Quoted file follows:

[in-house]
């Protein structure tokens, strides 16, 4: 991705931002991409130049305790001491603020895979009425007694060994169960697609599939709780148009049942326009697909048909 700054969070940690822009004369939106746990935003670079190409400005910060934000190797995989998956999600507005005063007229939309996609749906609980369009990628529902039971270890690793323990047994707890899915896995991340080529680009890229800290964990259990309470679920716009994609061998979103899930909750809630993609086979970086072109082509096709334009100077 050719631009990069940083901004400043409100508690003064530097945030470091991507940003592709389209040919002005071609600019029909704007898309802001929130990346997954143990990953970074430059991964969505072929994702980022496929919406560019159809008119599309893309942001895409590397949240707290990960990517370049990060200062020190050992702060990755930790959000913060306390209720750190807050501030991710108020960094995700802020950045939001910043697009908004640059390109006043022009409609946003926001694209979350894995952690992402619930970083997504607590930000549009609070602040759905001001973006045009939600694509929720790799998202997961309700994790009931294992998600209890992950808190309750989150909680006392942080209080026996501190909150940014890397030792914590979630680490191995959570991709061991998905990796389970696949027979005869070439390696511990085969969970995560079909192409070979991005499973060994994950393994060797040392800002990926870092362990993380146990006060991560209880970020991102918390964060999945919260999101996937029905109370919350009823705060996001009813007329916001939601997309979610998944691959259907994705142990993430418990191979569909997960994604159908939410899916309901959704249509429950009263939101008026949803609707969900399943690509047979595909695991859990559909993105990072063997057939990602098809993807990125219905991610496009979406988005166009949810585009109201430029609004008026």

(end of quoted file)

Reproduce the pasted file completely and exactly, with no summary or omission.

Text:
[in-house]
């Protein structure tokens, strides 16, 4: 991705931002991409130049305790001491603020895979009425007694060994169960697609599939709780148009049942326009697909048909 700054969070940690822009004369939106746990935003670079190409400005910060934000190797995989998956999600507005005063007229939309996609749906609980369009990628529902039971270890690793323990047994707890899915896995991340080529680009890229800290964990259990309470679920716009994609061998979103899930909750809630993609086979970086072109082509096709334009100077 050719631009990069940083901004400043409100508690003064530097945030470091991507940003592709389209040919002005071609600019029909704007898309802001929130990346997954143990990953970074430059991964969505072929994702980022496929919406560019159809008119599309893309942001895409590397949240707290990960990517370049990060200062020190050992702060990755930790959000913060306390209720750190807050501030991710108020960094995700802020950045939001910043697009908004640059390109006043022009409609946003926001694209979350894995952690992402619930970083997504607590930000549009609070602040759905001001973006045009939600694509929720790799998202997961309700994790009931294992998600209890992950808190309750989150909680006392942080209080026996501190909150940014890397030792914590979630680490191995959570991709061991998905990796389970696949027979005869070439390696511990085969969970995560079909192409070979991005499973060994994950393994060797040392800002990926870092362990993380146990006060991560209880970020991102918390964060999945919260999101996937029905109370919350009823705060996001009813007329916001939601997309979610998944691959259907994705142990993430418990191979569909997960994604159908939410899916309901959704249509429950009263939101008026949803609707969900399943690509047979595909695991859990559909993105990072063997057939990602098809993807990125219905991610496009979406988005166009949810585009109201430029609004008026």